Behavioral control is postulated to be parsed between competing habitual and goal-directed systems.12, 13 This dual system theory was formalized through the use of computational models:14 habitual control can be described by ‘model-free’ temporal-difference algorithms, which retrospectively update expectations by reward prediction errors. Dominance of model-free control is accompanied by reduced immediate sensitivity to outcome devaluation because new outcome experiences are required to gradually adapt outcome expectations.15 In marked contrast, goal-directed control relies on the prospective consideration of possible actions and their potential future outcomes.16 This can be described by ‘model-based’ algorithms, which capture a task as a map in a forward-planning manner and therefore model-based control enables flexible behavioral adaptation in dynamic environments.17 Using sequential decision-making and computational modeling, it was demonstrated that healthy individuals use a mixture of both control strategies, meanwhile prefrontal cortex (PFC) and ventral striatum code signatures of both model-free and also model-based control.18, 19 Strikingly, when using the same task, a balance of behavioral control shifted toward model-free control was reported across several psychiatric conditions characterized by high levels of trait impulsivity, including addiction.7, 20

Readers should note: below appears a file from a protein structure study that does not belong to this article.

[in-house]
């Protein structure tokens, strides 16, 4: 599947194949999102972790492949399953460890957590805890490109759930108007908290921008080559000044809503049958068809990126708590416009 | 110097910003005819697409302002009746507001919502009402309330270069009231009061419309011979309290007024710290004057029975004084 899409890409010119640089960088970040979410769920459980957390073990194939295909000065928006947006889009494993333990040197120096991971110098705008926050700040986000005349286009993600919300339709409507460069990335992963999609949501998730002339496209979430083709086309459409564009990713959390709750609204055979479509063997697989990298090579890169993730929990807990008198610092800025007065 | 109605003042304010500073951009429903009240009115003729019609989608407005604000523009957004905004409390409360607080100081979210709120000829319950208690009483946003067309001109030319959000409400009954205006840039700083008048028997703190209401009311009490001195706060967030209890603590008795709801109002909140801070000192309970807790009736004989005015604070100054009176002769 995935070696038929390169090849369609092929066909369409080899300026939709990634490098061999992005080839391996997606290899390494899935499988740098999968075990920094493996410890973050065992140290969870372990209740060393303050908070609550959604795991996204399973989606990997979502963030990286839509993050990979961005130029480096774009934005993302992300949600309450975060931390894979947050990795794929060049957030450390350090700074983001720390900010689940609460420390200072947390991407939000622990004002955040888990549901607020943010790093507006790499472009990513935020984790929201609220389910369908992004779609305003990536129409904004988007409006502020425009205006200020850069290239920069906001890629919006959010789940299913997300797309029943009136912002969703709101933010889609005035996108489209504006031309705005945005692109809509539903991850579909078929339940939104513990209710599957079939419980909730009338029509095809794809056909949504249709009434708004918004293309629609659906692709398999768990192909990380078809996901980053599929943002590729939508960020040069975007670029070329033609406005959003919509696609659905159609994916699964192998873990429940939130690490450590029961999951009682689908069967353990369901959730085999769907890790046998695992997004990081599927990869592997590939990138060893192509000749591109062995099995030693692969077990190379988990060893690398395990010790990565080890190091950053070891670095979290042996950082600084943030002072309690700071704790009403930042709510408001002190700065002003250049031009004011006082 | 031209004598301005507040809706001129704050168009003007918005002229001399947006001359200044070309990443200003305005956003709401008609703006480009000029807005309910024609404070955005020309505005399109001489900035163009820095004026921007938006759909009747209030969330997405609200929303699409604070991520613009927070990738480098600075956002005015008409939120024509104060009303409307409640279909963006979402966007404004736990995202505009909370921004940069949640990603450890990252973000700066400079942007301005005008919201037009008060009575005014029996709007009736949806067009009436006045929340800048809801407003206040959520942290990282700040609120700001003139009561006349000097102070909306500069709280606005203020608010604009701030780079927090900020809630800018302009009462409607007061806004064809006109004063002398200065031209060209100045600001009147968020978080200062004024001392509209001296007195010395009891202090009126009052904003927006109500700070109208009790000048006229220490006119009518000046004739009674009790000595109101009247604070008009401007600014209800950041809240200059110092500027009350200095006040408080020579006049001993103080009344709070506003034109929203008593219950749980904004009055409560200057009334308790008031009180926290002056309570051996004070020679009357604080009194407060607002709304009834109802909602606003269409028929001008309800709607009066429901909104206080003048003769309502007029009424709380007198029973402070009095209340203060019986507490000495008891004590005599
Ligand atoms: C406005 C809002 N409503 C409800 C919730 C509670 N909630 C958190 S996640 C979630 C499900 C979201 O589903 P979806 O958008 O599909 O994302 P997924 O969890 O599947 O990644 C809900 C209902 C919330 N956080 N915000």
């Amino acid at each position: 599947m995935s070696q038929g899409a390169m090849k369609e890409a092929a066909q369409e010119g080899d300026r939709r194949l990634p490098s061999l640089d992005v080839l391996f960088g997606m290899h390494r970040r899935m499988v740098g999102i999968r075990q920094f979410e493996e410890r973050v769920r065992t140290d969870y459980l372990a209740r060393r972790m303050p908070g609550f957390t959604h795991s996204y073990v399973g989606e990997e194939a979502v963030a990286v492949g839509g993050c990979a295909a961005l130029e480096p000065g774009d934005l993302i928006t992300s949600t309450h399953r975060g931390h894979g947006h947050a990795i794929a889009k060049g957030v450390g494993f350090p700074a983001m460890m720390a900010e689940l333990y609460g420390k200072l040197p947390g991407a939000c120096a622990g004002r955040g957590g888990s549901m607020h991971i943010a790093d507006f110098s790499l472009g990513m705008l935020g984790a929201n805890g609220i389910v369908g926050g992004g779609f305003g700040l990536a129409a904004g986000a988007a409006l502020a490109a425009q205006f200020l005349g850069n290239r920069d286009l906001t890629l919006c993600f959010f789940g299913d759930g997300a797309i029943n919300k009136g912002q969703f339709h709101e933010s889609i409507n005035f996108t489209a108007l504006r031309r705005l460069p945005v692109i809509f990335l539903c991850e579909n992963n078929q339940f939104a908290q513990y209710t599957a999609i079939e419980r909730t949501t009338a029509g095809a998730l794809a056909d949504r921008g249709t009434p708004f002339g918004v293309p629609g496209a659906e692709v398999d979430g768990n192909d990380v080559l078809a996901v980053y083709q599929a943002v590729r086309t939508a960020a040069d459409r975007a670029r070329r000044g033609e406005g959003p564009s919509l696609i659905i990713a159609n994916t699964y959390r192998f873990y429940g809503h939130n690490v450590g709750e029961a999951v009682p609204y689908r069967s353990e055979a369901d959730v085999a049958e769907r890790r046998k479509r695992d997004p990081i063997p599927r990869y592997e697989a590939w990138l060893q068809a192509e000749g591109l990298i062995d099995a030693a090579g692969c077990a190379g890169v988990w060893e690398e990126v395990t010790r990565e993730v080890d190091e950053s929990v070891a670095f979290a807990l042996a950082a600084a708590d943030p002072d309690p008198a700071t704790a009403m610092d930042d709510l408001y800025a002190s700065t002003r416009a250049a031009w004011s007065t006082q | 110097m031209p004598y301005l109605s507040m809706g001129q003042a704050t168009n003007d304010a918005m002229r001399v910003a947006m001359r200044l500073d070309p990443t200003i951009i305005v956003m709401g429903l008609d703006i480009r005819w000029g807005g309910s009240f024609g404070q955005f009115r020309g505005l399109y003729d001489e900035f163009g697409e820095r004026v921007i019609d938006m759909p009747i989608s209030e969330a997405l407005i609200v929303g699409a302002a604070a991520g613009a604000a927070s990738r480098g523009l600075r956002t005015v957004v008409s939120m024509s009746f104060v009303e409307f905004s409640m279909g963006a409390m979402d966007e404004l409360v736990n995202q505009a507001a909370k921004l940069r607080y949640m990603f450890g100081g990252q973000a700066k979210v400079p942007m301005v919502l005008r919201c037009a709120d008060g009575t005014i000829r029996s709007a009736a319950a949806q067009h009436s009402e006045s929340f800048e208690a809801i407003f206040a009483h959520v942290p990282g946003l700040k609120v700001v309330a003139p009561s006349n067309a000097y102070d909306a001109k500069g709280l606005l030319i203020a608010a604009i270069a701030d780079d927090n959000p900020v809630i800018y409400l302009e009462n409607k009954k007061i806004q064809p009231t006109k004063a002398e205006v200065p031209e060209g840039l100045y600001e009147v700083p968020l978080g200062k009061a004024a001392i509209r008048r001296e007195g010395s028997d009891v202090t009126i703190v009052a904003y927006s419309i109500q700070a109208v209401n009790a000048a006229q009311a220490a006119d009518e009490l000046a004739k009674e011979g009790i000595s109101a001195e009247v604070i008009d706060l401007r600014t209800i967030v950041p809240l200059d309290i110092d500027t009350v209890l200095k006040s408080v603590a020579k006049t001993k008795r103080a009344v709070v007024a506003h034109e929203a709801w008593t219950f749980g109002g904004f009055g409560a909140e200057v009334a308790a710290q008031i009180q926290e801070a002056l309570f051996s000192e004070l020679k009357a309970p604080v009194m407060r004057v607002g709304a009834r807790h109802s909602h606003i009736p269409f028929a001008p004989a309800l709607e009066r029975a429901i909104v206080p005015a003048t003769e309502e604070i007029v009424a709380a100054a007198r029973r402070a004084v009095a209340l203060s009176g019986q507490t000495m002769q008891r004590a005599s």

Adopting such a Computational Psychiatry approach,21, 22, 23 it has yet not been studied whether a shift toward model-free control also extends to the vulnerability factor impulsivity. One study could show that high-impulsive smokers showed reduced goal-directed control in a devaluation paradigm when compared with low-impulsive smokers.24 However, the latter study could not rule out potential effects of smoking addiction and did not include functional or structural brain measures. To fill this gap, we utilized sequential decision-making, as in previous studies,7, 18, 19, 20 in healthy low- and high-impulsive individuals taken from a larger sample. Finally, 50 participants underwent task-based functional magnetic resonance imaging (fMRI) to examine neural correlates of model-free and model-based control based on computational modeling of the observed behavior. First, we explored whether high-impulsive individuals show reduced model-based control similar to patients.7, 20 Dimensional approaches to psychiatry suggest that impairments in behavioral control, as observed in drug addiction, could lie at the end of a continuum including healthy high-impulsive individuals.2 Therefore, it appears conceivable that healthy individuals with levels of impulsivity comparable to patients show intermediate alterations in behavioral control. Second, on the neural level, we tested whether high-impulsive individuals show elevated model-free prediction errors or reduced model-based signatures. Such effects were expected in ventral striatum or PFC, as these regions were previously indicated in coding model-free prediction errors and additional model-based signatures.18, 19 Structural MRI was analyzed by means of gray matter density to assess its covariation with the behavioral and functional imaging effects.